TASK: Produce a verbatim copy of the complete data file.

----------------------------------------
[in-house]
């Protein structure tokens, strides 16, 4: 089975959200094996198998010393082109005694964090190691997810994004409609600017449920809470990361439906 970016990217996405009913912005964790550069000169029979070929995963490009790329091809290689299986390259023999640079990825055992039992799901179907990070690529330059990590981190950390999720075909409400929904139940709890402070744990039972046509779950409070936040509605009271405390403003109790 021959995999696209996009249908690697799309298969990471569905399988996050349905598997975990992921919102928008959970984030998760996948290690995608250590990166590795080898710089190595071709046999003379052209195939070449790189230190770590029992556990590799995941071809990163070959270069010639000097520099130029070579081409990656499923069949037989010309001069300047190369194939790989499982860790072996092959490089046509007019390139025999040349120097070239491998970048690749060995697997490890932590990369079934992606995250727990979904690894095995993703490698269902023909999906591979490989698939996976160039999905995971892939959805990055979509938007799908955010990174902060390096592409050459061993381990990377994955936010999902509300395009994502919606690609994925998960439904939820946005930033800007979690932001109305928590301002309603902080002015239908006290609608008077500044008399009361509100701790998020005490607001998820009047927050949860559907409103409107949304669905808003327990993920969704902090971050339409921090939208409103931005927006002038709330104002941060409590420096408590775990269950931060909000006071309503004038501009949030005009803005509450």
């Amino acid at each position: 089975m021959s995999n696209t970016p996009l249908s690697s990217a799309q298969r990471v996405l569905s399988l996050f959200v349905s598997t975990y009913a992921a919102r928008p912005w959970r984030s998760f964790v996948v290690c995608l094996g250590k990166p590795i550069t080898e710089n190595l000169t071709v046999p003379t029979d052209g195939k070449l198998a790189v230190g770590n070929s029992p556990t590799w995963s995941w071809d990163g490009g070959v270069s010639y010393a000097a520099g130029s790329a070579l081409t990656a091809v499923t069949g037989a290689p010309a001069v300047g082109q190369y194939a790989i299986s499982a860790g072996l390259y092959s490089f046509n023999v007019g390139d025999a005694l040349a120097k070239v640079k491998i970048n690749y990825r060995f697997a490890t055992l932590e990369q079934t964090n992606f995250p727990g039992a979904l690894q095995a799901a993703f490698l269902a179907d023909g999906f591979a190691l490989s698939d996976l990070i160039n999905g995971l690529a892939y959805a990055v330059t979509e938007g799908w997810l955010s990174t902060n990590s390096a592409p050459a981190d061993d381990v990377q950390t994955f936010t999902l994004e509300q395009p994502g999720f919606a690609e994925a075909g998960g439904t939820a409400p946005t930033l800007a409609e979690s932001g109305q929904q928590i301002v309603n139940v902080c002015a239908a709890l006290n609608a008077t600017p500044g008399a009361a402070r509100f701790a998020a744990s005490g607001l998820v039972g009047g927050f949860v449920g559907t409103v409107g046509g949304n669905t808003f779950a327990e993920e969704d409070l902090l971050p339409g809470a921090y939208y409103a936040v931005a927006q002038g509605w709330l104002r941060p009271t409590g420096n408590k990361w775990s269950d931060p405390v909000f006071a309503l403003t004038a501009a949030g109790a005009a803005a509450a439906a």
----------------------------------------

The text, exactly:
[in-house]
């Protein structure tokens, strides 16, 4: 089975959200094996198998010393082109005694964090190691997810994004409609600017449920809470990361439906 970016990217996405009913912005964790550069000169029979070929995963490009790329091809290689299986390259023999640079990825055992039992799901179907990070690529330059990590981190950390999720075909409400929904139940709890402070744990039972046509779950409070936040509605009271405390403003109790 021959995999696209996009249908690697799309298969990471569905399988996050349905598997975990992921919102928008959970984030998760996948290690995608250590990166590795080898710089190595071709046999003379052209195939070449790189230190770590029992556990590799995941071809990163070959270069010639000097520099130029070579081409990656499923069949037989010309001069300047190369194939790989499982860790072996092959490089046509007019390139025999040349120097070239491998970048690749060995697997490890932590990369079934992606995250727990979904690894095995993703490698269902023909999906591979490989698939996976160039999905995971892939959805990055979509938007799908955010990174902060390096592409050459061993381990990377994955936010999902509300395009994502919606690609994925998960439904939820946005930033800007979690932001109305928590301002309603902080002015239908006290609608008077500044008399009361509100701790998020005490607001998820009047927050949860559907409103409107949304669905808003327990993920969704902090971050339409921090939208409103931005927006002038709330104002941060409590420096408590775990269950931060909000006071309503004038501009949030005009803005509450």
């Amino acid at each position: 089975m021959s995999n696209t970016p996009l249908s690697s990217a799309q298969r990471v996405l569905s399988l996050f959200v349905s598997t975990y009913a992921a919102r928008p912005w959970r984030s998760f964790v996948v290690c995608l094996g250590k990166p590795i550069t080898e710089n190595l000169t071709v046999p003379t029979d052209g195939k070449l198998a790189v230190g770590n070929s029992p556990t590799w995963s995941w071809d990163g490009g070959v270069s010639y010393a000097a520099g130029s790329a070579l081409t990656a091809v499923t069949g037989a290689p010309a001069v300047g082109q190369y194939a790989i299986s499982a860790g072996l390259y092959s490089f046509n023999v007019g390139d025999a005694l040349a120097k070239v640079k491998i970048n690749y990825r060995f697997a490890t055992l932590e990369q079934t964090n992606f995250p727990g039992a979904l690894q095995a799901a993703f490698l269902a179907d023909g999906f591979a190691l490989s698939d996976l990070i160039n999905g995971l690529a892939y959805a990055v330059t979509e938007g799908w997810l955010s990174t902060n990590s390096a592409p050459a981190d061993d381990v990377q950390t994955f936010t999902l994004e509300q395009p994502g999720f919606a690609e994925a075909g998960g439904t939820a409400p946005t930033l800007a409609e979690s932001g109305q929904q928590i301002v309603n139940v902080c002015a239908a709890l006290n609608a008077t600017p500044g008399a009361a402070r509100f701790a998020a744990s005490g607001l998820v039972g009047g927050f949860v449920g559907t409103v409107g046509g949304n669905t808003f779950a327990e993920e969704d409070l902090l971050p339409g809470a921090y939208y409103a936040v931005a927006q002038g509605w709330l104002r941060p009271t409590g420096n408590k990361w775990s269950d931060p405390v909000f006071a309503l403003t004038a501009a949030g109790a005009a803005a509450a439906a």